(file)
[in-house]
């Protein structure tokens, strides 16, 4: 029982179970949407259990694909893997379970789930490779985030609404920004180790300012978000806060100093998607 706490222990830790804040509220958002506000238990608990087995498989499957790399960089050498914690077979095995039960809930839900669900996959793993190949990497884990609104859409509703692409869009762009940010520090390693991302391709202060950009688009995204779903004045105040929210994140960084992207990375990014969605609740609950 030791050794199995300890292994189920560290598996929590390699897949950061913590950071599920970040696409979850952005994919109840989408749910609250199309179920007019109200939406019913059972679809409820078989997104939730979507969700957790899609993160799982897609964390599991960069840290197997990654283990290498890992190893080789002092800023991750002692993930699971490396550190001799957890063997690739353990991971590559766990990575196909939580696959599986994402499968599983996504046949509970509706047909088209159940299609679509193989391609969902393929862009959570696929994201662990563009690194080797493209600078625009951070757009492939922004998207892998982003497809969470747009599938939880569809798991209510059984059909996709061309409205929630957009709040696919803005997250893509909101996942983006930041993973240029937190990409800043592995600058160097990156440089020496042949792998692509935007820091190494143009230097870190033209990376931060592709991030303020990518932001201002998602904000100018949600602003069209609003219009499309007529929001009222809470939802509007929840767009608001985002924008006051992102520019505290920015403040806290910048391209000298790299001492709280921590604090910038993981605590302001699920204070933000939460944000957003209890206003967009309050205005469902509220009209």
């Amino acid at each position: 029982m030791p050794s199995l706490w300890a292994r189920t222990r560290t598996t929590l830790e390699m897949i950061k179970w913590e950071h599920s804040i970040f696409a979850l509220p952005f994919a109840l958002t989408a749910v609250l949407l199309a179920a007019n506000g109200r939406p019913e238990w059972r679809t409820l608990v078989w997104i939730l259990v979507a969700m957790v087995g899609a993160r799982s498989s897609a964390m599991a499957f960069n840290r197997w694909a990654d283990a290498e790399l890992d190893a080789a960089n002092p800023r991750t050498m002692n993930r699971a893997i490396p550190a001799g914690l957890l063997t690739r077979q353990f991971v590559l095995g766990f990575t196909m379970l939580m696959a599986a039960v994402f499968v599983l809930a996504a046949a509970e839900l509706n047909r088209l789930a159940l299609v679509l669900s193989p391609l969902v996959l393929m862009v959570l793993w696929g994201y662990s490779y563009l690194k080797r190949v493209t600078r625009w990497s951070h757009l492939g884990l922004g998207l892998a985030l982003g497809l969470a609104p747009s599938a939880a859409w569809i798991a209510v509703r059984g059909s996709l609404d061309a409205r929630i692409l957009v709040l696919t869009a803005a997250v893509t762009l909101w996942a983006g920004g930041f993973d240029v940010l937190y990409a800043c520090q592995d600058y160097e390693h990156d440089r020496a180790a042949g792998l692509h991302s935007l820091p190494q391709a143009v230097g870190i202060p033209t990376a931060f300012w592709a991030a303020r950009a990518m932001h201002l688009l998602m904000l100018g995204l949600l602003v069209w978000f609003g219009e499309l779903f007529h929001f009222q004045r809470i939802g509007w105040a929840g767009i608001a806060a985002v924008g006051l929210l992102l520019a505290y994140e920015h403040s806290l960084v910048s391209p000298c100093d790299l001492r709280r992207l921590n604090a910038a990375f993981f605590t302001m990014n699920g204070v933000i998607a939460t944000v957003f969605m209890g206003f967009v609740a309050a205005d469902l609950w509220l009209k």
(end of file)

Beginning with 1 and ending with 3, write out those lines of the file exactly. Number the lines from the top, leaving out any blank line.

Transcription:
[in-house]
């Protein structure tokens, strides 16, 4: 029982179970949407259990694909893997379970789930490779985030609404920004180790300012978000806060100093998607 706490222990830790804040509220958002506000238990608990087995498989499957790399960089050498914690077979095995039960809930839900669900996959793993190949990497884990609104859409509703692409869009762009940010520090390693991302391709202060950009688009995204779903004045105040929210994140960084992207990375990014969605609740609950 030791050794199995300890292994189920560290598996929590390699897949950061913590950071599920970040696409979850952005994919109840989408749910609250199309179920007019109200939406019913059972679809409820078989997104939730979507969700957790899609993160799982897609964390599991960069840290197997990654283990290498890992190893080789002092800023991750002692993930699971490396550190001799957890063997690739353990991971590559766990990575196909939580696959599986994402499968599983996504046949509970509706047909088209159940299609679509193989391609969902393929862009959570696929994201662990563009690194080797493209600078625009951070757009492939922004998207892998982003497809969470747009599938939880569809798991209510059984059909996709061309409205929630957009709040696919803005997250893509909101996942983006930041993973240029937190990409800043592995600058160097990156440089020496042949792998692509935007820091190494143009230097870190033209990376931060592709991030303020990518932001201002998602904000100018949600602003069209609003219009499309007529929001009222809470939802509007929840767009608001985002924008006051992102520019505290920015403040806290910048391209000298790299001492709280921590604090910038993981605590302001699920204070933000939460944000957003209890206003967009309050205005469902509220009209």
């Amino acid at each position: 029982m030791p050794s199995l706490w300890a292994r189920t222990r560290t598996t929590l830790e390699m897949i950061k179970w913590e950071h599920s804040i970040f696409a979850l509220p952005f994919a109840l958002t989408a749910v609250l949407l199309a179920a007019n506000g109200r939406p019913e238990w059972r679809t409820l608990v078989w997104i939730l259990v979507a969700m957790v087995g899609a993160r799982s498989s897609a964390m599991a499957f960069n840290r197997w694909a990654d283990a290498e790399l890992d190893a080789a960089n002092p800023r991750t050498m002692n993930r699971a893997i490396p550190a001799g914690l957890l063997t690739r077979q353990f991971v590559l095995g766990f990575t196909m379970l939580m696959a599986a039960v994402f499968v599983l809930a996504a046949a509970e839900l509706n047909r088209l789930a159940l299609v679509l669900s193989p391609l969902v996959l393929m862009v959570l793993w696929g994201y662990s490779y563009l690194k080797r190949v493209t600078r625009w990497s951070h757009l492939g884990l922004g998207l892998a985030l982003g497809l969470a609104p747009s599938a939880a859409w569809i798991a209510v509703r059984g059909s996709l609404d061309a409205r929630i692409l957009v709040l696919t869009a803005a997250v893509t762009l909101w996942a983006g920004g930041f993973d240029v940010l937190y990409a800043c520090q592995d600058y160097e390693h990156d440089r020496a180790a042949g792998l692509h991302s935007l820091p190494q391709a143009v230097g870190i202060p033209t990376a931060f300012w592709a991030a303020r950009a990518m932001h201002l688009l998602m904000l100018g995204l949600l602003v069209w978000f609003g219009e499309l779903f007529h929001f009222q004045r809470i939802g509007w105040a929840g767009i608001a806060a985002v924008g006051l929210l992102l520019a505290y994140e920015h403040s806290l960084v910048s391209p000298c100093d790299l001492r709280r992207l921590n604090a910038a990375f993981f605590t302001m990014n699920g204070v933000i998607a939460t944000v957003f969605m209890g206003f967009v609740a309050a205005d469902l609950w509220l009209k």